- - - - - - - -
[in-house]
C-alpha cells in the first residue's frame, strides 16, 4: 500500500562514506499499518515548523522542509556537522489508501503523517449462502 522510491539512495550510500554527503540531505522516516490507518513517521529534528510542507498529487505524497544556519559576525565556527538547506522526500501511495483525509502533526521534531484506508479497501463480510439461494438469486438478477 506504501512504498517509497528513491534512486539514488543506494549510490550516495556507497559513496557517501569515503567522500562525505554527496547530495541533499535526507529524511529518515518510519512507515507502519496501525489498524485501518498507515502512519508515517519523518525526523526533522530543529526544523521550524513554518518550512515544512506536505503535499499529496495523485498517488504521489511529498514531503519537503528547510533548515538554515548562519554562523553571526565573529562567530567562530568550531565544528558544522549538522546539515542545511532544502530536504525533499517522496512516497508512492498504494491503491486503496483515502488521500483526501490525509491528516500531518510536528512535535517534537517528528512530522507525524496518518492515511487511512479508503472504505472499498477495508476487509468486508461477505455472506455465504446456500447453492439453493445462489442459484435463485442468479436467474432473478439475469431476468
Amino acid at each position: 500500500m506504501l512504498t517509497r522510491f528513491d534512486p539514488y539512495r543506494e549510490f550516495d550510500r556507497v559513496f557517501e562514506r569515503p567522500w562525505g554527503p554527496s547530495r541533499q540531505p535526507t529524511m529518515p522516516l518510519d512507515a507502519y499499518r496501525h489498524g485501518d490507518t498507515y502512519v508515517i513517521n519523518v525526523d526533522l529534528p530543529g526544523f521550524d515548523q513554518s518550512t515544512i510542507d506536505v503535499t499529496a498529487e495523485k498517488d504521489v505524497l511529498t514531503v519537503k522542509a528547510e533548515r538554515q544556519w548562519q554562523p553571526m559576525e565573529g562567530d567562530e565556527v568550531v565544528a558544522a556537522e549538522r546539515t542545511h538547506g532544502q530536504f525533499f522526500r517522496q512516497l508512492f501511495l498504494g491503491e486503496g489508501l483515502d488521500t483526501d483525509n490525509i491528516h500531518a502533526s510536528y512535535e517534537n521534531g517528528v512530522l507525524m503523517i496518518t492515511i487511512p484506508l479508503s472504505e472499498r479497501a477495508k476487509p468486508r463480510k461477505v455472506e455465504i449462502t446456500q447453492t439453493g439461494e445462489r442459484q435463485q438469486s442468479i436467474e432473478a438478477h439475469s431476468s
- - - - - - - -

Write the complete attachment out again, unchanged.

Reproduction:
[in-house]
C-alpha cells in the first residue's frame, strides 16, 4: 500500500562514506499499518515548523522542509556537522489508501503523517449462502 522510491539512495550510500554527503540531505522516516490507518513517521529534528510542507498529487505524497544556519559576525565556527538547506522526500501511495483525509502533526521534531484506508479497501463480510439461494438469486438478477 506504501512504498517509497528513491534512486539514488543506494549510490550516495556507497559513496557517501569515503567522500562525505554527496547530495541533499535526507529524511529518515518510519512507515507502519496501525489498524485501518498507515502512519508515517519523518525526523526533522530543529526544523521550524513554518518550512515544512506536505503535499499529496495523485498517488504521489511529498514531503519537503528547510533548515538554515548562519554562523553571526565573529562567530567562530568550531565544528558544522549538522546539515542545511532544502530536504525533499517522496512516497508512492498504494491503491486503496483515502488521500483526501490525509491528516500531518510536528512535535517534537517528528512530522507525524496518518492515511487511512479508503472504505472499498477495508476487509468486508461477505455472506455465504446456500447453492439453493445462489442459484435463485442468479436467474432473478439475469431476468
Amino acid at each position: 500500500m506504501l512504498t517509497r522510491f528513491d534512486p539514488y539512495r543506494e549510490f550516495d550510500r556507497v559513496f557517501e562514506r569515503p567522500w562525505g554527503p554527496s547530495r541533499q540531505p535526507t529524511m529518515p522516516l518510519d512507515a507502519y499499518r496501525h489498524g485501518d490507518t498507515y502512519v508515517i513517521n519523518v525526523d526533522l529534528p530543529g526544523f521550524d515548523q513554518s518550512t515544512i510542507d506536505v503535499t499529496a498529487e495523485k498517488d504521489v505524497l511529498t514531503v519537503k522542509a528547510e533548515r538554515q544556519w548562519q554562523p553571526m559576525e565573529g562567530d567562530e565556527v568550531v565544528a558544522a556537522e549538522r546539515t542545511h538547506g532544502q530536504f525533499f522526500r517522496q512516497l508512492f501511495l498504494g491503491e486503496g489508501l483515502d488521500t483526501d483525509n490525509i491528516h500531518a502533526s510536528y512535535e517534537n521534531g517528528v512530522l507525524m503523517i496518518t492515511i487511512p484506508l479508503s472504505e472499498r479497501a477495508k476487509p468486508r463480510k461477505v455472506e455465504i449462502t446456500q447453492t439453493g439461494e445462489r442459484q435463485q438469486s442468479i436467474e432473478a438478477h439475469s431476468s